Step 4: Honoring Your Customer’s Problem

Dean Bemis
Have you ever agonized over a problem for weeks, then explained the issue to a friend or family member and then they flippantly give you their solution after about two seconds of thought? How did that make you feel? It happened to me once and it made me feel downright stupid! It also made me wish I’d never brought up my problem with this
The lesson I learned? If a customer brings up a problem they’re having, be very careful how you react.
How you respond to your customer’s problems can have a bigger impact on your relationship with him or her than actually solving the problem. Granted, as sales people, we need to take a real interest in our customer’s problems. We need to ask as many good questions as we can, uncovering all the nuances of the issue. As we ask these questions, it forces our customer to rethink the problem, and many times they discover some angle they’d overlooked.  
So asking questions is good. What you should avoid, however, is giving instant, rapid-fire solutions before honoring the problem with some deep thought. This is especially important when you know, or think you know, the solution. You must stifle the urge to blurt out an answer. You might think that offering a solution quickly will show your customer how smart you are, but, actually, offering a quick solution can be tough on your relationship. Here’s yet another case where I learned my lesson the hard way:
Many years ago, I was traveling with a seasoned sales representative. We were going to revisit one of his key accounts and before we went in he said to me, “Dean, you cannot do what you did here last time … he will throw us out!” I was shocked because I remembered the last call as being very productive. I asked what I’d done and he said, “During our walk around the greenhouse, the grower asked a lot of questions about some of the problems he was having. You gave him very good answers and you gave them immediately after each question. After the call, the grower told me he thought you were a know-it-all!”
After the honest-but-stinging appraisal soaked in, I realized he was absolutely right: I didn’t give the customer’s questions the respect they deserved and that made for a very bad impression.
When we realize that we need to show real interest in what our customers are saying that’s the first step in creating a good impression. Here are two techniques that work almost every time:
First, ask more questions about their problem. Second, take written notes as you’re listening. Tell the customer that these are good questions that will require some research. At the end of the call, summarize your customer’s questions/problems and tell him you’ll get back to him. Reaching out to your customer after doing some research accomplishes two objectives; you have a better chance of offering solid information and you create another chance to build your relationship with your customer.
It’s important to remember that when a customer asks you a question, you’re probably not the only person he/she’s asked. Often, he/she will ask several people their opinion and then compare their answers. Knowing this, it’s a good idea to ask if he/she has received any other opinions and, if so, what did others think? It’s also important to ask what your customer thinks of the various answers he/she was given … you may learn what NOT to tell him/her.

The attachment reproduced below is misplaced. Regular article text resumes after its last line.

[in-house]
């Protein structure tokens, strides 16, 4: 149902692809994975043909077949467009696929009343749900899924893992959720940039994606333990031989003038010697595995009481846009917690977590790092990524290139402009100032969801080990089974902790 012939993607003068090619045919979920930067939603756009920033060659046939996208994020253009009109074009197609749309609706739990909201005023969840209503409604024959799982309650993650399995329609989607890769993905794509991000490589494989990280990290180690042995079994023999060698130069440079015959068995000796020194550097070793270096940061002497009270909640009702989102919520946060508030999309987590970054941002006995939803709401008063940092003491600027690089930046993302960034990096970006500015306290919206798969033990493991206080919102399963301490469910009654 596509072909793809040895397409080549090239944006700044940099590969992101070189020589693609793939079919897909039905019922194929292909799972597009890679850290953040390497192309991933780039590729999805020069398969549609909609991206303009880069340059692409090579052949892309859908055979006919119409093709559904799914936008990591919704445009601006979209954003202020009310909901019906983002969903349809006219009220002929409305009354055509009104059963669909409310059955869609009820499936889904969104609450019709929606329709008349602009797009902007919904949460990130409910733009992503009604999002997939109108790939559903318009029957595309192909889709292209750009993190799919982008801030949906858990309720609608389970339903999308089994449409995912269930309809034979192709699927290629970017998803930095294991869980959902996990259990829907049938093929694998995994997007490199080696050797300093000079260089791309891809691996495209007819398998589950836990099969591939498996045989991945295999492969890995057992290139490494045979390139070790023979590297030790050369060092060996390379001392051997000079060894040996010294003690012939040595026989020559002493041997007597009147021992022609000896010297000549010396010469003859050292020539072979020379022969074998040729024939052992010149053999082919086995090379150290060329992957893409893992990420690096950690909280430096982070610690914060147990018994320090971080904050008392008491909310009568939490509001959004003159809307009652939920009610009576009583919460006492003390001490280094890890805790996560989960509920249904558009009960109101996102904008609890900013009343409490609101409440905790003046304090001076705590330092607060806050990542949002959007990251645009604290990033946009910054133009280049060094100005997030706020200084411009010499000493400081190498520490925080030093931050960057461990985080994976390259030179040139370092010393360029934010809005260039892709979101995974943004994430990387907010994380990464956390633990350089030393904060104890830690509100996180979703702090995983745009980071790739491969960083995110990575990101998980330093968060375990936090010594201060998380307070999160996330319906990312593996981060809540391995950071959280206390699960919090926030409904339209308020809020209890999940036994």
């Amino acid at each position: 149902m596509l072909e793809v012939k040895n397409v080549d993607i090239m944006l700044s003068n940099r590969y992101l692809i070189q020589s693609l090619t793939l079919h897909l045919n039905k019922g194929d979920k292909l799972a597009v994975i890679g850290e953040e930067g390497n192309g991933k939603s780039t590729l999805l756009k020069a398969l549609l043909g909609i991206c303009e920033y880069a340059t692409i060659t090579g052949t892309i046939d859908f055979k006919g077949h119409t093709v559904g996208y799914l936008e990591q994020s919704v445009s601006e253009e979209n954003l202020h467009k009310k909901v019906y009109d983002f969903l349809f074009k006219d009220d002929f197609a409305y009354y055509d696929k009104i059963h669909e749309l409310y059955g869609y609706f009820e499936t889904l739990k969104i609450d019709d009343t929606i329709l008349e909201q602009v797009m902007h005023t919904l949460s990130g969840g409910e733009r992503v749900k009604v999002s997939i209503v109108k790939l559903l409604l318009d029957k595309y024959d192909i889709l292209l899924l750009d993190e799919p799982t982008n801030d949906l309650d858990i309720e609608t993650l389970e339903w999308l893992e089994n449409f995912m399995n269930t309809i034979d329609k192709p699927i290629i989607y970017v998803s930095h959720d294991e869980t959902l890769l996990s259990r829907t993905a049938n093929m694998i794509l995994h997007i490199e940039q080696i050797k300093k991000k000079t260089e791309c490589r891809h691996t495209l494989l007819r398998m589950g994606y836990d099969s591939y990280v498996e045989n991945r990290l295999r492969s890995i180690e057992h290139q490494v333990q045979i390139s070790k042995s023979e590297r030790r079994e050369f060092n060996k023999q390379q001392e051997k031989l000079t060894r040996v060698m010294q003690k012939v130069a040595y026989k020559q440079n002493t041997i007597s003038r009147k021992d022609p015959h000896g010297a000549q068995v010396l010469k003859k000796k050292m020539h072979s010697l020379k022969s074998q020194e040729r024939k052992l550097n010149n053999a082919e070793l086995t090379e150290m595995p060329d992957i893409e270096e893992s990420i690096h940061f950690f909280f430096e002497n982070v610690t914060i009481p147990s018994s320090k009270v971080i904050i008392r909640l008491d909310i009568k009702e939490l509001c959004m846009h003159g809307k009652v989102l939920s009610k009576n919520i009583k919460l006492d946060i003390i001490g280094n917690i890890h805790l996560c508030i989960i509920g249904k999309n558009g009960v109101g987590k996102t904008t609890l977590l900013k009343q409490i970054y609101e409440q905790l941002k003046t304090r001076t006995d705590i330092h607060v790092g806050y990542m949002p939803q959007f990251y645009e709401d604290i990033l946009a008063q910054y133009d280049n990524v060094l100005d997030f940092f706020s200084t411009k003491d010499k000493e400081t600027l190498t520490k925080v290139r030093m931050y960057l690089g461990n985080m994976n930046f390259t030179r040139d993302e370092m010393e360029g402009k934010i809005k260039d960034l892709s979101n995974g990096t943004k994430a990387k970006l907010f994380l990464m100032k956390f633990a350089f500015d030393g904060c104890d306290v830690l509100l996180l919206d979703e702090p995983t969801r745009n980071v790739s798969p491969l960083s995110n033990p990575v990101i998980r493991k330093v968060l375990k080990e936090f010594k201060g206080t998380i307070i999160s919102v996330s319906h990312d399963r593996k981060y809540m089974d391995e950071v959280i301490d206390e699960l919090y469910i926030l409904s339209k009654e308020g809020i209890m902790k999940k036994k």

Last year, I learned another valuable lesson about providing information to customers:
I was traveling with a sales rep who specializes in the microgreens business. All the production is done indoors with shelves and lights, where all environmental factors can be controlled. Most of the product was germinated and grown for just a few weeks before being cut and sent to health food stores (it all looked like Kentucky bluegrass turf to me!).  
As we made our calls, I was impressed with the depth of this salesman’s knowledge. At the end of the second day, a customer asked a question that I’d heard the rep answer at least three times before. Oddly, this time, rather than give the full answer, he only gave a little bit of the story to the customer.
When we got out to the car, I asked why he didn’t give all of the information to the grower as he’d done in previous calls. His answer was simple and very true: “Dean, you don’t give them all you know at once! Save some for down the road … these growers have to NEED your help before they are receptive. When you tell them everything at once, you make it look too easy!”    
A sales representative I’ve idolized for at least 20 years has one more reason for telling his customer he will get back to them with the results of his research into the problem: At the end of the call, he says, “Can we meet two weeks from today at the same time? We can discuss what I’ve been able to uncover, plus other related issues.” In other words, he uses this technique to set the date of the next appointment and gains agreement about the topics to be discussed. What a wonderful way to gain permission for another meeting and work on behalf of your customer as well!
Several times in the first three installments of this discussion on selling skills, we addressed the importance of asking the right questions. But no discussion of questions would be complete without looking at how we should react when we’re the ones being asked the questions. Honor the customer’s problems, recognize the importance of the customer’s questions and take a real interest in helping the customer solve his/her issues.  
When the customer gets what he/she wants, you’ll get what you want! GT
Dean Bemis offers individual and group sales training exclusively for the horticultural market. His company, Sales by Design, draws on over 40 years of sales and marketing experience. Dean can be reached at (630) 488-6277 or at dbemis@salesbydesign.biz.